Notre revue de presse de la semaine passée : Du 4 au 8 janvier 2021.
Shopstreaming: the big money-maker of live streaming
Welcome to the world of shopstreaming.
Firstly, we all know live-streaming – the broadcasting of live video on the Internet for entertainment-related content. The audience can interact with the live host through the comments in real-time, and the host can adjust content according to the audience’s feedback.
Another ‘Made-in-China’: Shopstreaming
In China, the all-powerful e-commerce sites have pushed live-streaming one step further with shopstreaming: live-streaming shopping. This is the buying and selling of goods using interactive live video.
Since its emergence in 2016, shopstreaming has created huge profits for Chinese online platforms, mainly e-commerce sites. In 2018, Taobao’s live streaming platform sales exceeded 100 billion CNY, with an annual growth rate of nearly 40 percent. In 2019, the live streaming session for Taobao’s Singles’ Day pre-sale had more than 30 million viewers.
The Lipstick King – Austin Li (Li Jiaqi)
Aside from pushing desirable products, live hosts are the core asset in shopstreaming.
The host of Taobao’s Single’s Day is the hugely popular Austin Li.
Starting as a beauty assistant for L’Oreal in 2015, Li accumulated 19 million followers on TikTok by 2019. He also holds the Guinness World Record for the ‘Most Lipstick Applications in 30 Seconds’. Naturally, Li also goes by his nickname ‘Lipstick King’ on shopstreaming platforms. A few of his achievements might help us to see why he is the ‘No 1’:
- He did 389 livestreaming sessions in 2019, each lasting between 5 to 6 hours,
- He once tried 380 lipsticks in one session, on his own lips,
- His fastest sales record was selling 15,000 lipsticks in 5 minutes, and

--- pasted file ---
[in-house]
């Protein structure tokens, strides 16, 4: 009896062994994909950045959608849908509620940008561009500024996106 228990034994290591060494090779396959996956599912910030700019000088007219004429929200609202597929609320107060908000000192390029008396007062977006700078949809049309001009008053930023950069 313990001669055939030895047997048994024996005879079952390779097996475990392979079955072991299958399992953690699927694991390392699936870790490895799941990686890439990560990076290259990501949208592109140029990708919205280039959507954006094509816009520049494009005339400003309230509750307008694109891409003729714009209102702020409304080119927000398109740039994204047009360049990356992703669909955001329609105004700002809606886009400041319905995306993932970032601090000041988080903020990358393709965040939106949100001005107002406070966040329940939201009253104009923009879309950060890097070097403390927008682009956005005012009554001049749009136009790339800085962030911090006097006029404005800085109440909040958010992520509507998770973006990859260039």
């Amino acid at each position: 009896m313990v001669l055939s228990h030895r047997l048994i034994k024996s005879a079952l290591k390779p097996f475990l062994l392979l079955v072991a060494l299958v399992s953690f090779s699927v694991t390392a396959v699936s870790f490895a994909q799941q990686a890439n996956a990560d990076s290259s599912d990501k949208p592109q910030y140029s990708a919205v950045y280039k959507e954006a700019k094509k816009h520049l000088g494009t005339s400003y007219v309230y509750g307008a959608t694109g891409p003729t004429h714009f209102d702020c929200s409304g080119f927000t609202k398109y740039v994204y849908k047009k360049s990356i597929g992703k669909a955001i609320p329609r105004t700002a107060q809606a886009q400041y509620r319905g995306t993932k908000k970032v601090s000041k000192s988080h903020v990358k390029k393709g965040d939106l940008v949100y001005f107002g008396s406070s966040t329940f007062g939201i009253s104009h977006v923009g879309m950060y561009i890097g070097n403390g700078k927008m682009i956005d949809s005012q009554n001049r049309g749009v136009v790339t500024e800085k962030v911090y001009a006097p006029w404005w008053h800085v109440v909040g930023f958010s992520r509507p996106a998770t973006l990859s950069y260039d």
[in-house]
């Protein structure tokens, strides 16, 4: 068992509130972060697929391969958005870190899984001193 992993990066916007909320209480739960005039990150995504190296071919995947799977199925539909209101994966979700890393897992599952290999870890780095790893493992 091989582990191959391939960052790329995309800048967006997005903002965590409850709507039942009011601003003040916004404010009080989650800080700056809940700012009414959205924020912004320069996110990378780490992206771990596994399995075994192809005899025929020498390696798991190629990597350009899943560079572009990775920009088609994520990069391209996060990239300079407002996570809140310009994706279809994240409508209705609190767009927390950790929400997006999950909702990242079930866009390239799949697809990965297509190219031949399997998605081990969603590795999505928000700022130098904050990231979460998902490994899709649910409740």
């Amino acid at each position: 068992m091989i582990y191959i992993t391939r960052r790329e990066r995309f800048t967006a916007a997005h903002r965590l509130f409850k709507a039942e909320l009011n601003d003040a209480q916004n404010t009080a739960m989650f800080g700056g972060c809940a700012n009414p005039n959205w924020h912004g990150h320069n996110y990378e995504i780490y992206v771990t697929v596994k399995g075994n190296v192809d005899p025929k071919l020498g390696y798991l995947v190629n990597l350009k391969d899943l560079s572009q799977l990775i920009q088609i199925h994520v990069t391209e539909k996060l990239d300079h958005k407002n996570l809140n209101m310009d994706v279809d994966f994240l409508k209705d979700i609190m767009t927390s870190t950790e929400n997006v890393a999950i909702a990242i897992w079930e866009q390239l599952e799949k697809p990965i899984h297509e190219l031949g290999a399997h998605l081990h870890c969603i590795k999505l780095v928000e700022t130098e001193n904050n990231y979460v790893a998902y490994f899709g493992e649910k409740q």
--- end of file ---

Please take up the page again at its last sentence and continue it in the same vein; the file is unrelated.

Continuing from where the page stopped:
- At the 2018 Singles’ day shopping festival, Li Jiaqi did a shopstreaming session with Jack Ma (CEO of Alibaba) as his sales opponent. By the time Li sold 1000 lipsticks, Jack Ma had only sold 10.
Pros and cons of shopstreaming
There is a lot of potential in the world of shopstreaming. During the period of confinement, for example, numerous small Chinese producers found buyers with the help of shopstreaming, including many farmers who were able to continue to sell their produce despite the pandemic.
You need good salespeople comfortable with the format. Additionally, a few seasoned live hosts got into trouble because the products they sold were bad quality or delivered late. Therefore, when the supply chain is not reliable, a good salesperson can quickly lose their reputation.
Will Shopstreaming go global?
Now that we have seen the huge success of shopstreaming in China, we have to wonder: could it work in other countries and markets?
Definitely, but western online platforms need to adapt themselves to better fit the shopstreaming model. So far, major western online platforms do provide links to help customers shop for products. But the links are often simply photos and short videos. Shopstreaming, however, adds more urgency and an element of surprise for online shoppers, which in turn can lead to more sales.
In China, what really works is the e-commerce site Taobao, which successfully added social media functions making shopstreaming even more accessible and fun. The only comparable example in the West is Amazon, but even they are far behind their Asian competition.
At the end of the day, shopstreaming is a business model where enormous profits are possible. It is going to be interesting to see how online platforms outside of China start exploring this field with the help of integrated supply chains and a lot more technological innovation.
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